Cycle C The Most Holy Body and Blood of Christ
Gen 14:18-20; I Cor 11:23-26; Lk 9:11-17
The Pelican is excessively dedicated to its young one. The pelican collects small fish and stores in the pouch at its neck. In the process of feeding them the bird presses the pouch against its neck. There is a reddish tinge at its breast plumage and redness at the tip of its beak. All these specialties of the pelican have given rise to a legend of the Pelican feeding its young with its own blood.
The mother Pelican pierces its breast, opens her side and lays herself across her young pouring out her blood over the young. The young ones feed on the mother’s blood and revive strength and come back to life. This symbol of pelican was used by the medieval church to indicate the sacrifice of Jesus.
Today we are celebrating the feast of the Body and blood of Christ. The Council of Trent (1545 to 1563), declared that we must honor Our Lord Jesus Christ in the Holy Eucharist publicly so that those who observed the faith of Catholics in the Most Holy Eucharist might be attracted to the Eucharistic Lord and believe in the Divinity of Our Lord Jesus Christ, present in this great Sacrament. "
Jesus instituted the Eucharist in deliberate allusion to, and fulfillment of, what happened on Mount Sinai. He replaced Moses as the God-chosen mediator, establishing the New Covenant promised through the prophet Jeremiah (Jer 31:31-34), by using his own Blood rather than that of sacrificial animals. By sacramentally consuming the Body and Blood of the God-Man, we are interiorly transformed through the most perfect possible union with God. Jesus creates a faithful people intimately united with God by means of his sacramental Blood.
We experienced our mother first as a source of food, and through that visible channel we experienced her as a source of love. God is mothering us, attracting us, trying to tame us frightened creatures. How do we tame an animal? By feeding it. Gradually the animal begins to trust us, begins to believe in our goodwill. We were (and maybe we still are) like little frightened animals. We have to be tamed into human society. Love is invisible and needs a visible channel. That visible channel is originally food. This wisdom of the body is taken up and exalted in the Eucharist. The food which is the Eucharist has the deepest significance. It is about our relationship with God, the ultimate womb from which our existence came.
At the heart of that relationship, for Christians, is Jesus. The great 14th-century mystic, Julian of Norwich, not only called God our ‘mother’, but she called Jesus our mother! This may seem very strange, even weird. But she had profound reasons for saying it. She did not mean that Jesus is like our mother! She meant the reverse: our mother is like Jesus! Our mother fed us from her own body. Our mother’s care for us may well be the best image we have of God - and of Jesus.
From the time of the election of the Israelites God’s presence was manifested in various ways among them. Moses received 10 commandments on Mount Sinai. As he brought it to the people they made a Tabernacle and placed the Tablets in it. The presence of God lingered over the tabernacle.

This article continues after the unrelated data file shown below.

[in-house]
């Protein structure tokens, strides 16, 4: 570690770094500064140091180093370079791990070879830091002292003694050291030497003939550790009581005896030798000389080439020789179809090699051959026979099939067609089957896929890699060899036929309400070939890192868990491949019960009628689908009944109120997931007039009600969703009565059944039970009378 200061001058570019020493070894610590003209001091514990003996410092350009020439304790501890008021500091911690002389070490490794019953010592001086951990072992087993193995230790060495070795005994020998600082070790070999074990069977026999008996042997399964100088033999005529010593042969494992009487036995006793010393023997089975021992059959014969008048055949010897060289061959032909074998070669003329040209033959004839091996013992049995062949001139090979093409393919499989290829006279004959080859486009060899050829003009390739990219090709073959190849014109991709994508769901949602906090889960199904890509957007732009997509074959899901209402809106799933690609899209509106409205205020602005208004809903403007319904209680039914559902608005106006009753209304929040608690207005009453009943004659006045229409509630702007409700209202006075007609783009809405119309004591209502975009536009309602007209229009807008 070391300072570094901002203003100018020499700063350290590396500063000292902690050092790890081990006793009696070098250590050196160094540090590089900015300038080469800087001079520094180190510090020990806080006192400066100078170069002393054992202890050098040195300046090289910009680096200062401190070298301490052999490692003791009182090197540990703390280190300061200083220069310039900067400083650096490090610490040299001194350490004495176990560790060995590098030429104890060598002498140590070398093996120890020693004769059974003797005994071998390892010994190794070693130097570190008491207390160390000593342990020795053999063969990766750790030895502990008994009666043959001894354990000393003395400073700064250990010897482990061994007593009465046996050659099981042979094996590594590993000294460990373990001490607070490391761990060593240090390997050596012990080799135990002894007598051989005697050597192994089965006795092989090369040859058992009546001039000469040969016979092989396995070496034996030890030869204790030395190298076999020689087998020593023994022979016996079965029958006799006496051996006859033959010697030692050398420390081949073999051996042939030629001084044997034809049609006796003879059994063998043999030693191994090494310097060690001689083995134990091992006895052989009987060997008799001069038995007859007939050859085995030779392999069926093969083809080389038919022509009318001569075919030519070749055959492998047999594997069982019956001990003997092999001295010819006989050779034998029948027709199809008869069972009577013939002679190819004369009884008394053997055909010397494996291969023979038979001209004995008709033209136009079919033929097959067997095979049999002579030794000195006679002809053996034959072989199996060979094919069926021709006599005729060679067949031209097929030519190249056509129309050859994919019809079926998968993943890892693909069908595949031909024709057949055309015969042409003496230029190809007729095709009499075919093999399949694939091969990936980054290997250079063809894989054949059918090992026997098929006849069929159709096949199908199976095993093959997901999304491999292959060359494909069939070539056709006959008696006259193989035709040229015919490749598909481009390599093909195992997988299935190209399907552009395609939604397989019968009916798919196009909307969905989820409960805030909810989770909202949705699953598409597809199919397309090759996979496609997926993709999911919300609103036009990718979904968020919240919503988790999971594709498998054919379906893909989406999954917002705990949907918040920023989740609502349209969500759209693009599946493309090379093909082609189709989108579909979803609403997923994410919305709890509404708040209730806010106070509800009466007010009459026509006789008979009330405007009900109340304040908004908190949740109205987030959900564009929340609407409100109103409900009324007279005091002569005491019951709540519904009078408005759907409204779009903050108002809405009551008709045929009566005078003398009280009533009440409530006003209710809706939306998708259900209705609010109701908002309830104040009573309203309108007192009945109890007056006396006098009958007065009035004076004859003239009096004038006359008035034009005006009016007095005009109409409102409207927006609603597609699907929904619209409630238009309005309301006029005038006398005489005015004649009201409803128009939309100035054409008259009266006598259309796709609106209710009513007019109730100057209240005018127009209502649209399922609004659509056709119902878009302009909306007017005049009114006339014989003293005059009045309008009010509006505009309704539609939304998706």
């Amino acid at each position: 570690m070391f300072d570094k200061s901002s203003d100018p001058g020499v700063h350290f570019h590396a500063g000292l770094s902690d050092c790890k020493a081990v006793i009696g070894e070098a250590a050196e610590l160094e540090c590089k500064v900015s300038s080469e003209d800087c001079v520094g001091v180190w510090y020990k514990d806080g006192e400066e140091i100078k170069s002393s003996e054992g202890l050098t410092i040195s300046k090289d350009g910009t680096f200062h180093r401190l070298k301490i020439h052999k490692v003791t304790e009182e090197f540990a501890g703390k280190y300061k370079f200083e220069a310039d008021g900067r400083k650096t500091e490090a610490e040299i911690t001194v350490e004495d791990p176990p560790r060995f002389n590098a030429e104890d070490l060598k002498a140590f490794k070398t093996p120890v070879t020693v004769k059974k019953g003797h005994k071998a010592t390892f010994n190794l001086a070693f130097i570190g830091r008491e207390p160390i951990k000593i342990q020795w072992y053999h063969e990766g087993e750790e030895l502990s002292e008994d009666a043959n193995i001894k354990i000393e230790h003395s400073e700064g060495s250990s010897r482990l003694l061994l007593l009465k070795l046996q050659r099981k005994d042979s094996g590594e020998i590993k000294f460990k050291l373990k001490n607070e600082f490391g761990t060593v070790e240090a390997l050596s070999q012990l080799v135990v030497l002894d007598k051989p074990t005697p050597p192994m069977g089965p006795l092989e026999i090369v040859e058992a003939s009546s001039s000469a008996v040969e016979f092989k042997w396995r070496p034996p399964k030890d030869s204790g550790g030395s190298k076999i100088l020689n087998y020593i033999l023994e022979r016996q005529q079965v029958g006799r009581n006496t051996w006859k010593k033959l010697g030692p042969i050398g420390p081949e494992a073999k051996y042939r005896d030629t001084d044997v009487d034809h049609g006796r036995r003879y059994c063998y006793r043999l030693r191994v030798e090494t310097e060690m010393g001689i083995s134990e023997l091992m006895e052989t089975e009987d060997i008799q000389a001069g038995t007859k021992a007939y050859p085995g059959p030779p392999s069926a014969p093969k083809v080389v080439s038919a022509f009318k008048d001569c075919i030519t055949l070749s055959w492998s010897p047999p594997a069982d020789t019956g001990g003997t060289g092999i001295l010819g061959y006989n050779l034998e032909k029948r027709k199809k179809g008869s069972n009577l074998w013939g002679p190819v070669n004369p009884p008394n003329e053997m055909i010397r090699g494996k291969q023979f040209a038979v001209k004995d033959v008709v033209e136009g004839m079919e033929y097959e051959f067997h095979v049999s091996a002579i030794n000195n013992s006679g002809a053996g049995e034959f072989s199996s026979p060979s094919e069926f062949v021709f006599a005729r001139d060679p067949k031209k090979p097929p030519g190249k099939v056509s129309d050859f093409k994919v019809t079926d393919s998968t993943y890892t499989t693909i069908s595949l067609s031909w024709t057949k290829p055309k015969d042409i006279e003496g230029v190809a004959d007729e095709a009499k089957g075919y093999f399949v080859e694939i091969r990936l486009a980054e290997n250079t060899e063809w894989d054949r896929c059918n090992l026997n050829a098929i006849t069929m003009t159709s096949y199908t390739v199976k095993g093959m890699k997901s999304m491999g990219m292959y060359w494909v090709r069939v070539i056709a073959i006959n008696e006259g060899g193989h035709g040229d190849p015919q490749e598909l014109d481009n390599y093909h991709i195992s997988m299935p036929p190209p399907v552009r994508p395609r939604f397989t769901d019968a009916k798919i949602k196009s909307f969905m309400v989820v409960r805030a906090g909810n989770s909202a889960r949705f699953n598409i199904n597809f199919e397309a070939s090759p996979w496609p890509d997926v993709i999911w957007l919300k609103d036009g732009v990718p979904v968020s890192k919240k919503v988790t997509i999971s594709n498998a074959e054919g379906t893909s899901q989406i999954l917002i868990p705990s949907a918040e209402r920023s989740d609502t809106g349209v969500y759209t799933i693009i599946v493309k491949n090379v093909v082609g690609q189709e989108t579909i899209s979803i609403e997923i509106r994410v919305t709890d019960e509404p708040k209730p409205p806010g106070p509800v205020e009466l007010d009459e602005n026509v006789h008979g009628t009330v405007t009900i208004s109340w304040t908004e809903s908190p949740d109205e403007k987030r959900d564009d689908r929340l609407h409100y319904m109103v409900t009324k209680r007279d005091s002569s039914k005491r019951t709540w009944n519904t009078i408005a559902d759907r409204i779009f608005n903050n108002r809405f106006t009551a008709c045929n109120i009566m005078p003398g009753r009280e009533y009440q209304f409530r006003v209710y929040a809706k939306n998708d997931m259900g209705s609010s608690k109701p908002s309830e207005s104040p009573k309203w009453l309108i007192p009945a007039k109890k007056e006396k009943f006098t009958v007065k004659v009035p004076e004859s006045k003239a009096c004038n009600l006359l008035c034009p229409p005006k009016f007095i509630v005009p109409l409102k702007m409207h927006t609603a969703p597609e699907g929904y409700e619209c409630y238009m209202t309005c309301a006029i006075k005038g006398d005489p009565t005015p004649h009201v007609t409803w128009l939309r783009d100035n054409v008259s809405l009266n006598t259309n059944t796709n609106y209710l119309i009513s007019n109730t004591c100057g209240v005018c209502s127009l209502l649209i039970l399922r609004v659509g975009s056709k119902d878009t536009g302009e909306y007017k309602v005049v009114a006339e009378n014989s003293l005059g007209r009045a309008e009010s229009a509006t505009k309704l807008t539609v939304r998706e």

Jesus at his departure instituted the Eucharist to continue his presence with his people. St Francis of Assisi who had a profound experience of Jesus declared, "Just as He appeared before the holy Apostles in true flesh, so now He has us see Him in the Sacred Bread. For in this way our Lord is ever present among those who believe in him, according to what He said: "Behold, I am with you all days even to the consummation of the world." (Mt. 28, 20)
When we receive the Holy Communion we become the tabernacle where Jesus is present. So Maximilian Kolbe says, ‘If angels could be jealous of men, they would be so for one reason: Holy Communion.” Hence, it is binding on us that we should keep the tabernacle, ourselves, holy. St Francis de Sales preached to the people, “When you have received Him, stir up your heart to do Him homage, welcome Him as warmly as possible, and behave outwardly in such a way that your actions may give proof to all of His Presence.”
Vatican II states that as a sacrifice, "the Holy Eucharist is the center and culmination of Christian life" (Lumen Gentium, 11). Because it enables us to participate in Christ’s sacrifice as a present reality and to benefit from its fruits in our own lives.
By receiving Holy Communion we become Christ-bearers as Mary was, with the duty of conveying Christ to others at home and in the workplace, as love, mercy, forgiveness and sacrificial service. As we honor Jesus today on this Solemnity of the Body and Blood of Jesus, let us devote more time before the Blessed sacrament and draw strength and consolation in our troubling moments. And let’s us adore Jesus with St. Thomas Aquinas' prayer of devotion in the presence of the Blessed Sacrament: "O Sacrament most holy! O Sacrament Divine! All praise and all thanksgiving be every moment Thine!"